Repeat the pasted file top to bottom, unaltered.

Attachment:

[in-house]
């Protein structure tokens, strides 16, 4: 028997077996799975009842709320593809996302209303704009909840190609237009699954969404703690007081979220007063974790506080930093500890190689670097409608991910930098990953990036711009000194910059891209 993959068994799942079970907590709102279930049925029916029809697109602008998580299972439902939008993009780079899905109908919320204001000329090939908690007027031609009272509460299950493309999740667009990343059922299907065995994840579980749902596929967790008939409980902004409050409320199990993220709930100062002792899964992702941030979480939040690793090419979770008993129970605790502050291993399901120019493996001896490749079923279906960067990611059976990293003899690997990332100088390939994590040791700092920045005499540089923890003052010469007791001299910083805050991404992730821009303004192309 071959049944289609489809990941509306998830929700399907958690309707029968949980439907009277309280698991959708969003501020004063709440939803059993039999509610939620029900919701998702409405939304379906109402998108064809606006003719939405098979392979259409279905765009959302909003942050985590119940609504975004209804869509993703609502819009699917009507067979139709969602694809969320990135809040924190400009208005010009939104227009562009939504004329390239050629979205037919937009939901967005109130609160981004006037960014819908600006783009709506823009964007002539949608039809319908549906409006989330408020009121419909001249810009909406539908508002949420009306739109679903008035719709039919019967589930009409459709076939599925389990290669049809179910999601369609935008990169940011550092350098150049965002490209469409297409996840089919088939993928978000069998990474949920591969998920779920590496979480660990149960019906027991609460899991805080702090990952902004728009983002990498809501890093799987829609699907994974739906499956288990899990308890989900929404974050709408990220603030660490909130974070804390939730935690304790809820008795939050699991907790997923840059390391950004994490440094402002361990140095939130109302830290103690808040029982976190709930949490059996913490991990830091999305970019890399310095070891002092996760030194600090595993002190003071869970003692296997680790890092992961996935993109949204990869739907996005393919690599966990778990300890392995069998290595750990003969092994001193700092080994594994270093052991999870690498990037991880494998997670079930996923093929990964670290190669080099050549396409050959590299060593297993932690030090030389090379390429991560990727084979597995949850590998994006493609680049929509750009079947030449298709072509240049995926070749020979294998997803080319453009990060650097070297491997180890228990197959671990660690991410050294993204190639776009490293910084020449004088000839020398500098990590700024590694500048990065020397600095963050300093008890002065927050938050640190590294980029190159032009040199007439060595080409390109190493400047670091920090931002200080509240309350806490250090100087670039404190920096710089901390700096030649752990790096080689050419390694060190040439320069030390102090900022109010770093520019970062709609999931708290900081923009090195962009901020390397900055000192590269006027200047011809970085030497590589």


[in-house]
């Protein structure tokens, strides 16, 4: 028997077996799975009842709320593809996302209303704009909840190609237009699954969404703690007081979220007063974790506080930093500890190689670097409608991910930098990953990036711009000194910059891209 993959068994799942079970907590709102279930049925029916029809697109602008998580299972439902939008993009780079899905109908919320204001000329090939908690007027031609009272509460299950493309999740667009990343059922299907065995994840579980749902596929967790008939409980902004409050409320199990993220709930100062002792899964992702941030979480939040690793090419979770008993129970605790502050291993399901120019493996001896490749079923279906960067990611059976990293003899690997990332100088390939994590040791700092920045005499540089923890003052010469007791001299910083805050991404992730821009303004192309 071959049944289609489809990941509306998830929700399907958690309707029968949980439907009277309280698991959708969003501020004063709440939803059993039999509610939620029900919701998702409405939304379906109402998108064809606006003719939405098979392979259409279905765009959302909003942050985590119940609504975004209804869509993703609502819009699917009507067979139709969602694809969320990135809040924190400009208005010009939104227009562009939504004329390239050629979205037919937009939901967005109130609160981004006037960014819908600006783009709506823009964007002539949608039809319908549906409006989330408020009121419909001249810009909406539908508002949420009306739109679903008035719709039919019967589930009409459709076939599925389990290669049809179910999601369609935008990169940011550092350098150049965002490209469409297409996840089919088939993928978000069998990474949920591969998920779920590496979480660990149960019906027991609460899991805080702090990952902004728009983002990498809501890093799987829609699907994974739906499956288990899990308890989900929404974050709408990220603030660490909130974070804390939730935690304790809820008795939050699991907790997923840059390391950004994490440094402002361990140095939130109302830290103690808040029982976190709930949490059996913490991990830091999305970019890399310095070891002092996760030194600090595993002190003071869970003692296997680790890092992961996935993109949204990869739907996005393919690599966990778990300890392995069998290595750990003969092994001193700092080994594994270093052991999870690498990037991880494998997670079930996923093929990964670290190669080099050549396409050959590299060593297993932690030090030389090379390429991560990727084979597995949850590998994006493609680049929509750009079947030449298709072509240049995926070749020979294998997803080319453009990060650097070297491997180890228990197959671990660690991410050294993204190639776009490293910084020449004088000839020398500098990590700024590694500048990065020397600095963050300093008890002065927050938050640190590294980029190159032009040199007439060595080409390109190493400047670091920090931002200080509240309350806490250090100087670039404190920096710089901390700096030649752990790096080689050419390694060190040439320069030390102090900022109010770093520019970062709609999931708290900081923009090195962009901020390397900055000192590269006027200047011809970085030497590589």